30 Selection of Priorities and Effective Strategies Select no more than three priority areas from among those identified through the needs assessment as focus areasEnsures that everyone understands what is important and where resources will be directed (focused intent)Helps identify key professional development activitiesPromotes a sense of confidence that improvement is possible
31 Selection of Priorities and Effective Strategies Effective strategies – guiding questions:Are the strategies relevant to the mission of the school?How do the strategies directly address the underlying causes of the weaknesses identified?In what ways will the strategy have an impact on student performance?Is there evidence that the selected strategies have been successfully implemented and have produced positive outcomes in a variety of situations?
32 Selection of Priorities and Effective Strategies Effective strategies – guiding questions (continued):Have the strategies been successful in a setting similar to your school?What resources (time, money, materials, personnel) will the school use to implement each strategy?What professional development activities need to occur to implement each strategy?How will each selected strategy help the school close the achievement gap between subgroups?
33 Setting Measurable Goals Include both student achievement goals and goals that address how the school will operateGoals should be specific, measurable, attainable, time-bound and focused on increasing achievement for all students in the schoolGoals should address a crucial need identified through the needs assessment
34 Setting Goals and Objectives - Guiding Questions What professional development is neededWhich TA providers will offer or support the needed professional developmentHow can current resources be reallocated to achieve the goals (if necessary)What additional resources are needed?What are the barriers to achieving the goals?What action steps must be taken, who will be responsible for ensuring these steps are taken, and what are the timeframes?
35 Goals and Objectives - Guiding Questions to Ask Before Finalizing Does the goal address a crucial, identified need?Will achieving the goal positively affect all students?Is the goal specific enough to be understood by all?Does the goal include specific objectives, strategies and action steps?Is the expected outcome measurable? Are there short-term and long-term outcomes?Is the goal realistic and attainable?What is the timetable for achieving the goal?
36 Writing and Implementing the Plan Plan must include the required components from NCLB (must also include required elements for schoolwide plans if a single document is used)If the format uses different headings than are used in NCLB, it is suggested that a “crosswalk” be developedRoles and responsibilities should be clearly defined as should funding sources and timelines (including interim points along the way to measure progress)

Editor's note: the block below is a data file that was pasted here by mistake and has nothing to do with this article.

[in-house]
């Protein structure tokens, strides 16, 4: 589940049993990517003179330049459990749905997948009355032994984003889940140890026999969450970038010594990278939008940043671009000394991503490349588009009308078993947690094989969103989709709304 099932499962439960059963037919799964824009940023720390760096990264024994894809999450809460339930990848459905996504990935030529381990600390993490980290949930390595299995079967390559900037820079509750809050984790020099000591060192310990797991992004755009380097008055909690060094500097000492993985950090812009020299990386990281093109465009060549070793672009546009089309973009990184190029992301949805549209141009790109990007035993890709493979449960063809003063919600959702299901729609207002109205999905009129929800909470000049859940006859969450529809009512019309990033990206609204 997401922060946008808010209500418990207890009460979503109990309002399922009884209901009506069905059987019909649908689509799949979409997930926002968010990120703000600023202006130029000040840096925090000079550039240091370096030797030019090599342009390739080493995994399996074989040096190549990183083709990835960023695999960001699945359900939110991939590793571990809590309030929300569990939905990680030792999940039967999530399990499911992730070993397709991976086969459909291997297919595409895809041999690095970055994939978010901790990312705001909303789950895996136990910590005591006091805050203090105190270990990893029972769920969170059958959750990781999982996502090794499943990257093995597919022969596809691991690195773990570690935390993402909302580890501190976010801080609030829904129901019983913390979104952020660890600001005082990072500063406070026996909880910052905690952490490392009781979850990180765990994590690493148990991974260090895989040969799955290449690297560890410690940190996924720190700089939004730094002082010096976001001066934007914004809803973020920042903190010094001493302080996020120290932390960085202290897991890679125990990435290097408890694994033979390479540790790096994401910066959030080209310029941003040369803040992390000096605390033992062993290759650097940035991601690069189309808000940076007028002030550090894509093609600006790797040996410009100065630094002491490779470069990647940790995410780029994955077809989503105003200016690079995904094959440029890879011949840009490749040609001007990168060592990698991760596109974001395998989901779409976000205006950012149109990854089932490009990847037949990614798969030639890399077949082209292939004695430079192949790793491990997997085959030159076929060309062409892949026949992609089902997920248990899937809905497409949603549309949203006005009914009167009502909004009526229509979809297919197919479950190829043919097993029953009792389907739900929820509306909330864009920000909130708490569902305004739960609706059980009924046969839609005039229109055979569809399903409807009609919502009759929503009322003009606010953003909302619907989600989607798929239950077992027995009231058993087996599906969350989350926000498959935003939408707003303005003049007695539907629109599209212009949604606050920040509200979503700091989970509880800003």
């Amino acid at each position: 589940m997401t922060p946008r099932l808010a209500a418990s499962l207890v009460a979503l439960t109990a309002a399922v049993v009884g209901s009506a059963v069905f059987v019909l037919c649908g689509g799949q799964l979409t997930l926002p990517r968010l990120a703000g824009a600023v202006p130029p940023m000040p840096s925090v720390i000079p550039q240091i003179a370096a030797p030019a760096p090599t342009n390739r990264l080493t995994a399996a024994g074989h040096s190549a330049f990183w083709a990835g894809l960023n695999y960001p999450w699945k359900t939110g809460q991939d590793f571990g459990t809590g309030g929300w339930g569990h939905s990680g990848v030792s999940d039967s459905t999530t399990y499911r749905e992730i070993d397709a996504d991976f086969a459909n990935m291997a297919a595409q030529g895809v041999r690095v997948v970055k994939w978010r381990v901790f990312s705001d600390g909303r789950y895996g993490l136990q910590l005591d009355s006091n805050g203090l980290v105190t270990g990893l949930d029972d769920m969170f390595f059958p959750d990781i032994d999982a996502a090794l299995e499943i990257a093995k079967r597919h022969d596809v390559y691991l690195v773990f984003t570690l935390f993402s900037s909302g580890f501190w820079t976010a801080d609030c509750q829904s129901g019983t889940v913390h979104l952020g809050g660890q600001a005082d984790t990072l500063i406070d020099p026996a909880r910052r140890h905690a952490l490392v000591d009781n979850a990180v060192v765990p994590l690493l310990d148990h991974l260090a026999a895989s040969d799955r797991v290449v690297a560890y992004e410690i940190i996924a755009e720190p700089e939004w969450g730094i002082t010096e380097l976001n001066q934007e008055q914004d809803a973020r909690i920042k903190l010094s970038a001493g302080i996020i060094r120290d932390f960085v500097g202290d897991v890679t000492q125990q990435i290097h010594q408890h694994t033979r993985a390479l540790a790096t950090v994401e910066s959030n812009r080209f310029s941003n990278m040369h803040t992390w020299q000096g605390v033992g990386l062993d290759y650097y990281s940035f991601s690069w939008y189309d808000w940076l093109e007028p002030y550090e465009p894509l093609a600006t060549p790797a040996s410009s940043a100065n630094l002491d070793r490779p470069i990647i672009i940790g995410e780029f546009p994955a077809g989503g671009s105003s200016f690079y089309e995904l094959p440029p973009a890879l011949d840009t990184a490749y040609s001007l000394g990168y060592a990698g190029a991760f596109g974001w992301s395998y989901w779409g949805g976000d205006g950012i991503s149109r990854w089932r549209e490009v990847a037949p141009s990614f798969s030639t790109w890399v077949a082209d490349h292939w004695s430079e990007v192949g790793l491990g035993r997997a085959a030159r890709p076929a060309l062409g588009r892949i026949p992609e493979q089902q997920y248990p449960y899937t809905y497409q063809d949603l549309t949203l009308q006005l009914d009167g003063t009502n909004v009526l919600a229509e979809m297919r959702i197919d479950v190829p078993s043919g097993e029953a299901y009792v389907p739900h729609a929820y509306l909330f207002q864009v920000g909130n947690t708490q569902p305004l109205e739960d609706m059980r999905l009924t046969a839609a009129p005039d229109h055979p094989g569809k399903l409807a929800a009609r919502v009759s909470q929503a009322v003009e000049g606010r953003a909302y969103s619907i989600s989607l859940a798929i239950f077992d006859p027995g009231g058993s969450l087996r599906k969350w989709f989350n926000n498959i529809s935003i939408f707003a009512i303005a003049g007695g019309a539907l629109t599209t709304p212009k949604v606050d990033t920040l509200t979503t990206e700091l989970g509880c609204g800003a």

37 Evaluating and Revising the Plan Need to identify the evaluation questions to ask early on (when activities/strategies are being developed) – guides the collection of dataNeed to identify how success will be measured and by whomIf revisions are needed, how will these be handled and by whomHow extensive will the review be and who will be responsible for conducting (usually comes down to money)?
38 Evaluating and Revising the Plan – A Process 1. Identification of purposes and intended audiences2. Identification of issues and development of review questions3. Identification of data collection instruments4. Collection of data5. Analysis and interpretation of results6. Reporting
39 Evaluating and Revising the Plan Examples of evaluation measures:Questionnaires and surveys Focus groupsClassroom observations Attendance dataFeedback from external experts Team meeting reportsInterim assessments Site visit reportsSchool designed rubrics Discipline reportsDropout data Walkthroughs
40 Closing Comments/Observations Some plans we have reviewed are all over the mapSome plans are so focused on reading/language arts and math that the underlying causes aren’t addressedMeaningful professional development tied to identified needs is essential to the success of any planA well-written plan that is not implemented is no plan at all
41 Closing Comments/Observations The peer review process is a helping tool for both the writers and the reviewers, so please don’t see it as simply a requirement to check offThe Unified Plans I read were very detailed (much more than many I have read in other states)The Unified Plans I reviewed were very straight forward – e.g., identifying why certain professional development strategies didn’t work and how to respond to that situation